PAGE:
In this post we are going to look at what is the difference between proof and mint state coins. Coin collecting, which is also known as ‘practicing the hobby of kings’ is one of the most popular hobbies worldwide. It is easy to see why!
Whenever we show our numismatic silver coins to other people, they always seem to be mesmerised by their beauty and they feel compelled to want to touch, feel and admire them lovingly! In fact – they want to own them too for themselves!
However, if you are relatively new to collecting solid silver numismatic coins, there are some things that are helpful for you to know. We have already discussed how numismatic coins are graded on a scale of 1 at the bottom end to a perfect 70 at the top end in an earlier post, so if you need a reminder – take a look here.
Within the grading system of 1 to 70, numismatic coins can also be what is known as mint state (MS1-MS70) or proof (PF1-PF70 or PR1-PR70). PF or PR stands for proof. But what is the difference between proof and mint state coins?
A proof numismatic coin tends to have a much higher standard of finish, contains a greater depth of sharpness, definition and detail. A proof numismatic coin also typically has a mirror like finish on the flattest surfaces of the coin and a contrasting matt finish on any raised element of the coins design.
Proof coins are made using specially polished and treated dies and are also normally double struck at slower speeds which helps them achieve a higher definition and precision of detail.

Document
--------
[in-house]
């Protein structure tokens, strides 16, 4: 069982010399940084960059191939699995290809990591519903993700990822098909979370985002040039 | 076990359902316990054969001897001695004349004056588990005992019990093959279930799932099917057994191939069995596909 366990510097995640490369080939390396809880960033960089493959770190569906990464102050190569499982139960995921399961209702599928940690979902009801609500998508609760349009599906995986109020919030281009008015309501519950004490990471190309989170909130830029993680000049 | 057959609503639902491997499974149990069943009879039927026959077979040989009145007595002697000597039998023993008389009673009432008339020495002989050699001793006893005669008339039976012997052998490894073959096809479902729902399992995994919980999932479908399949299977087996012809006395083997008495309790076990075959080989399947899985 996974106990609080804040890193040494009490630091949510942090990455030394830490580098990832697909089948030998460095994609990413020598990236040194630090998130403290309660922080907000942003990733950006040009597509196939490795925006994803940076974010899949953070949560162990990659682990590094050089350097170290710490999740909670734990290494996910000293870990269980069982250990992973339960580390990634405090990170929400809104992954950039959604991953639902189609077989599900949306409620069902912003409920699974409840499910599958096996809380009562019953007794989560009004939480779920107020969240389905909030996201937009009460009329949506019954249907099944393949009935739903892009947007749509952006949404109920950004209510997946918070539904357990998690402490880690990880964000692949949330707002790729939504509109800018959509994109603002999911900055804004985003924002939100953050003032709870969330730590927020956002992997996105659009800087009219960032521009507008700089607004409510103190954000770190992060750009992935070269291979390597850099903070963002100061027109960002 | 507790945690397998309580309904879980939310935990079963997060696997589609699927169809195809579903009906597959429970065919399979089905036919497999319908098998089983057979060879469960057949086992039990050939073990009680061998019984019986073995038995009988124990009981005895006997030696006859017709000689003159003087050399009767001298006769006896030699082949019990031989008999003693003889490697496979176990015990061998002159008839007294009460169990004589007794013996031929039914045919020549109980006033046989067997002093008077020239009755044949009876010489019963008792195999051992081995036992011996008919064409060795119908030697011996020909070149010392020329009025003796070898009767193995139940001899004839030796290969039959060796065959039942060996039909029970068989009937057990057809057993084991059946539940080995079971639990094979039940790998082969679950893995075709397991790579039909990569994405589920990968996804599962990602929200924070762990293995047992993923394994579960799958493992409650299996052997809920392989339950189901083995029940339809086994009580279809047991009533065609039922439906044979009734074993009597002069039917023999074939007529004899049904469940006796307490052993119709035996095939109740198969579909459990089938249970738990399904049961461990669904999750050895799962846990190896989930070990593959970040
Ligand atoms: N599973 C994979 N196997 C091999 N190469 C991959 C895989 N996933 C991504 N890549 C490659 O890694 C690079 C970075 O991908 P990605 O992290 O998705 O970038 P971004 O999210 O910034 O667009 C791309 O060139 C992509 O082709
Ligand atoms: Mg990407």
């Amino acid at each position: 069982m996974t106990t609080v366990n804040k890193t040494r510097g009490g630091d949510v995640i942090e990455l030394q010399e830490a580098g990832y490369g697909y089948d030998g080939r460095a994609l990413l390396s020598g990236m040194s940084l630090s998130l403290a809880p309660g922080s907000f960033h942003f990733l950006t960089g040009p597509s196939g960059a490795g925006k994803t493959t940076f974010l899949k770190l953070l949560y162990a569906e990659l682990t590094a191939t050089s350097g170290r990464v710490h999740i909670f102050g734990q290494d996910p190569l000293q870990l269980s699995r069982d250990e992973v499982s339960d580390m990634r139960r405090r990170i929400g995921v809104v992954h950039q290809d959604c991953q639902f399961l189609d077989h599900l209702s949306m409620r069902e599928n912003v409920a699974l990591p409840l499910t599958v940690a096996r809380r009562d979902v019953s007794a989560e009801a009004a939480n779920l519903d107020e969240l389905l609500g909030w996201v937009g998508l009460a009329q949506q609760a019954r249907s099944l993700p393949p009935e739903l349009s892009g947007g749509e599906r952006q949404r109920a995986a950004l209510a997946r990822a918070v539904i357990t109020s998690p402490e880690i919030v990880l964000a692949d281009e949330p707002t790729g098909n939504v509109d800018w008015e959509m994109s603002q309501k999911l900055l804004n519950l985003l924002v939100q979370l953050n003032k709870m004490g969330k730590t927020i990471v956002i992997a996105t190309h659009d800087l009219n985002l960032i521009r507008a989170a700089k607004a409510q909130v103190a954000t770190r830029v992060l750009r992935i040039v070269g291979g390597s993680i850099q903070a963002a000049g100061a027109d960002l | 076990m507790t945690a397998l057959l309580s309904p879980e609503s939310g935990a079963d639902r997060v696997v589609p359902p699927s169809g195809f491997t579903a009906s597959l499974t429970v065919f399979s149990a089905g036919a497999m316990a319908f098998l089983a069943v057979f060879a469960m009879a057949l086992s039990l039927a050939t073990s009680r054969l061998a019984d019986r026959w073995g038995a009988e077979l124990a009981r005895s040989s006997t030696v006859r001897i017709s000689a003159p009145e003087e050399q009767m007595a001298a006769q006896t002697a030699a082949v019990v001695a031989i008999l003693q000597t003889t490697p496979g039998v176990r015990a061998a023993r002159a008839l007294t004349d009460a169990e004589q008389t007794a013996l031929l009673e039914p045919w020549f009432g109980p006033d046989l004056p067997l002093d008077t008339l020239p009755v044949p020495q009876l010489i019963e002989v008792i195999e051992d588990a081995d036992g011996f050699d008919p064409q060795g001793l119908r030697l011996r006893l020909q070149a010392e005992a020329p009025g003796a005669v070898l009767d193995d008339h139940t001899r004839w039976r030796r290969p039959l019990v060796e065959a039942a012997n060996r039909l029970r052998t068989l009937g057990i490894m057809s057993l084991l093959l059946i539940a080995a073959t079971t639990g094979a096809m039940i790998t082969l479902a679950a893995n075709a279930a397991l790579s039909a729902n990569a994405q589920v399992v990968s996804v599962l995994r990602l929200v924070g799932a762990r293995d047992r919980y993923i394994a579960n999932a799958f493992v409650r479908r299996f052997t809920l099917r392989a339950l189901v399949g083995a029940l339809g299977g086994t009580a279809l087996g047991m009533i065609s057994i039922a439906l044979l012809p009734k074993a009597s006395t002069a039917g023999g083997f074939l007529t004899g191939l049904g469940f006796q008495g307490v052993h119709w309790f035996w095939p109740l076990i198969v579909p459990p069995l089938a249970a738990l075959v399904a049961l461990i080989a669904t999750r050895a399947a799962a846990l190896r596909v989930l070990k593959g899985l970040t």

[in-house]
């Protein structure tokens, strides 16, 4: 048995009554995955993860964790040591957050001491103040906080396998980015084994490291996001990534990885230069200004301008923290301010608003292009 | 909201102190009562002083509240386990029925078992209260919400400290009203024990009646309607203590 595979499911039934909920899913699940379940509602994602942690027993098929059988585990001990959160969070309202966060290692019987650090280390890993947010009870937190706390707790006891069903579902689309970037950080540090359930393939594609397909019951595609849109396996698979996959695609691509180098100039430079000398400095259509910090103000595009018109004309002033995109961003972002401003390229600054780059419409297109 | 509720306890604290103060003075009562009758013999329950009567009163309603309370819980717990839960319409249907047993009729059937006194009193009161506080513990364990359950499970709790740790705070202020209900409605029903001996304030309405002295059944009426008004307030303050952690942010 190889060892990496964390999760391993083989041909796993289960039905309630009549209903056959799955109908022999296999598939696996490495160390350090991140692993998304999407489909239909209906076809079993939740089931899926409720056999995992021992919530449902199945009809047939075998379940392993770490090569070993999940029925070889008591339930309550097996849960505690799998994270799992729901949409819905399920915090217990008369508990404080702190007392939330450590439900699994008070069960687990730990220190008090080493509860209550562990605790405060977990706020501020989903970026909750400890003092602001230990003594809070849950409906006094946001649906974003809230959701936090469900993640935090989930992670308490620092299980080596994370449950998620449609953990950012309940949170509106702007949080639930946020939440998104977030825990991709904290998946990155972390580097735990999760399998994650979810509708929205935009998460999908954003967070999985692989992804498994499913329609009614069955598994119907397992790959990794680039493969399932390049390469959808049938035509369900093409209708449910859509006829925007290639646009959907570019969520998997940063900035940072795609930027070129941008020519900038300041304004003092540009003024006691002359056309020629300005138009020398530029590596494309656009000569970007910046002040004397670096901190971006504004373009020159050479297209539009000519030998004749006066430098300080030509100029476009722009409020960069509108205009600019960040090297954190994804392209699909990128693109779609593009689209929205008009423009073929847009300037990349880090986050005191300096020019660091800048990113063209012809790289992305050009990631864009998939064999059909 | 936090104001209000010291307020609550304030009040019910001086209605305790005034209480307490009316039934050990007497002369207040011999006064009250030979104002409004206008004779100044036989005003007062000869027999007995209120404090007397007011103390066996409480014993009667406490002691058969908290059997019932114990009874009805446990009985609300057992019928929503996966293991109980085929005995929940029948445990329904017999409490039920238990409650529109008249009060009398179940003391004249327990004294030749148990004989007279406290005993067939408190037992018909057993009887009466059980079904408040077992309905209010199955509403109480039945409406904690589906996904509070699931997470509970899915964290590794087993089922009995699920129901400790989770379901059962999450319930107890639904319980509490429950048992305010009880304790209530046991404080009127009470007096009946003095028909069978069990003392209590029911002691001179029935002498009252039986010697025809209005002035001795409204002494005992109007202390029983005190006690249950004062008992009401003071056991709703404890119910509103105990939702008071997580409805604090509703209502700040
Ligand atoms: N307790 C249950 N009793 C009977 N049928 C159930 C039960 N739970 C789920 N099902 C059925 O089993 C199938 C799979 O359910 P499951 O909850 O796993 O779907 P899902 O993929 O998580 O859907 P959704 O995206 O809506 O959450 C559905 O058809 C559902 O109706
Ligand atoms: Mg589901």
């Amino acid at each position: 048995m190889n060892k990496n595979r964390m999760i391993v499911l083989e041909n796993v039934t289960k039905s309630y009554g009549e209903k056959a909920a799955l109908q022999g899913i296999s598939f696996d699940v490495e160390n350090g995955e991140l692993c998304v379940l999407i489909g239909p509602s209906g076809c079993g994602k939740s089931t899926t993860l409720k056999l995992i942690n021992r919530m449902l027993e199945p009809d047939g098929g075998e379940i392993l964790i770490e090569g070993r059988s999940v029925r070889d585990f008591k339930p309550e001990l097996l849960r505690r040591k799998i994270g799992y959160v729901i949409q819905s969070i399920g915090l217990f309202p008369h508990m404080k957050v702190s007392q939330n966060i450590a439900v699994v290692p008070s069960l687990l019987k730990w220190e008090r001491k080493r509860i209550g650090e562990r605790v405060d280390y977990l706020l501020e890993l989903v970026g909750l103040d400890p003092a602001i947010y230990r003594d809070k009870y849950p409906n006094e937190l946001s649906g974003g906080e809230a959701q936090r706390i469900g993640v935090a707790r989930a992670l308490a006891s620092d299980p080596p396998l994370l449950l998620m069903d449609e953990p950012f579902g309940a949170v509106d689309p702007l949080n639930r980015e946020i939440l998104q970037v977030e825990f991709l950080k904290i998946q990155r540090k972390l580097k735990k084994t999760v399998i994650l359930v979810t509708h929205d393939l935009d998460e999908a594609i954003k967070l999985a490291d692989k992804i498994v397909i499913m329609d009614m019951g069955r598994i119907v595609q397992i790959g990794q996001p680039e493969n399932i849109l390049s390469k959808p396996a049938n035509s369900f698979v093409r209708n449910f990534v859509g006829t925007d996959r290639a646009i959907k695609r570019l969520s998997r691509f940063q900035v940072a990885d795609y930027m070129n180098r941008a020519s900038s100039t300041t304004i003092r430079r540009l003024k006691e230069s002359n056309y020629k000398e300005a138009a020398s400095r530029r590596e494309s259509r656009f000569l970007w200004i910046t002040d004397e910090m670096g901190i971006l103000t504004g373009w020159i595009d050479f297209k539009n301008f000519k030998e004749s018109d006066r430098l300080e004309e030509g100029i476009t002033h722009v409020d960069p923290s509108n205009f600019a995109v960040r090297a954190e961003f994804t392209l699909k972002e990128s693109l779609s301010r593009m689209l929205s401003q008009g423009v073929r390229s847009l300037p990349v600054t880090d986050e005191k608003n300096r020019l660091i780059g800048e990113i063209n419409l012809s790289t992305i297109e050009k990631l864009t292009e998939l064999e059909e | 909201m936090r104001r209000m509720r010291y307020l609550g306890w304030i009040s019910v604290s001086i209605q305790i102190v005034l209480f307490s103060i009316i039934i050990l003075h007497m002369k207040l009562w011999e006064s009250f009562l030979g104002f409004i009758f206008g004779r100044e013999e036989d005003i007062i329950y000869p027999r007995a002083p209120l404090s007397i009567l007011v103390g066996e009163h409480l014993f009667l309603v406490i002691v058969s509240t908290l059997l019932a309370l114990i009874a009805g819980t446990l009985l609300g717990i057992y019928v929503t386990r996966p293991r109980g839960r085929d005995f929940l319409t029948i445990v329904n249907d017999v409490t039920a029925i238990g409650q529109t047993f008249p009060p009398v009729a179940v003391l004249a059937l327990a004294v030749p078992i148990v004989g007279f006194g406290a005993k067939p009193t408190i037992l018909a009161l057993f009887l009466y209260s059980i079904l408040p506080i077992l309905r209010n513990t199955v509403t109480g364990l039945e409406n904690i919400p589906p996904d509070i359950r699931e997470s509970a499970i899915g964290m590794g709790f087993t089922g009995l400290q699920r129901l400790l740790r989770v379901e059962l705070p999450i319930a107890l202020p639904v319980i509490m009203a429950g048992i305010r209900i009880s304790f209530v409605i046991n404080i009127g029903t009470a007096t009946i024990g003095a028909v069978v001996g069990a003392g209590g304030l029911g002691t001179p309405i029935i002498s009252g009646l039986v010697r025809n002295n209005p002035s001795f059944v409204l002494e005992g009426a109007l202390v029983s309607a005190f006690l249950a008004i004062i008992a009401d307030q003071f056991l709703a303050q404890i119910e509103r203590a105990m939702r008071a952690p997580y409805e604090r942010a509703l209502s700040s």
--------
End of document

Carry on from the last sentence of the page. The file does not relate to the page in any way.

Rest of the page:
NGC which is widely regarded as being the most respected coin grading company in the world use a term called ‘Ultra Cameo’ to describe their proof coins. Ultra Cameo effectively refers to the significant contrast between the highly mirrored shine on the coin and the frosted or matt parts of the coins details.
What Is The Difference Between Proof And Mint State Coins? Video Example
Mint State (uncirculated) coins have not been in circulation. Mint state numismatic coins are typically issued for collectors which means they are normally more carefully produced and handled compared to ordinary coins that are mass produced for general circulation.
In summary – ultimately, mint state (MS) coins are produced in much higher volumes than proof coins. As collectors of numismatic coins will know, the lower the population of any given particular coin and grade of coin, the rarer that coin will be and therefore the more desirable it will become to a collector as rarity, grade and age generally dictate price.
Choosing to purchase MS69, MS70, PF69 or PF70 numismatic coins automatically helps to put you in a position where over time, (subject to market forces) the value of your coins can be driven significantly higher.
Hopefully we have now explained what is the difference between proof and mint state coins. If you have enjoyed this post and got some value from it – please like, comment and share.
Very useful info as always, Tris. The difference isn’t obvious and it’s always good to have a ‘font of knowledge – many thanks 🙂
I have read that some MS designations can be very subjective. Can a novice collector trust ANACS or NGC when the coins are graded MS 70 by these organizations?
Yes, Ngc, Pcgs and Anacs are all reputable coin graders. The only thing they have over the long haul is their reputation. They safeguard that very carefully.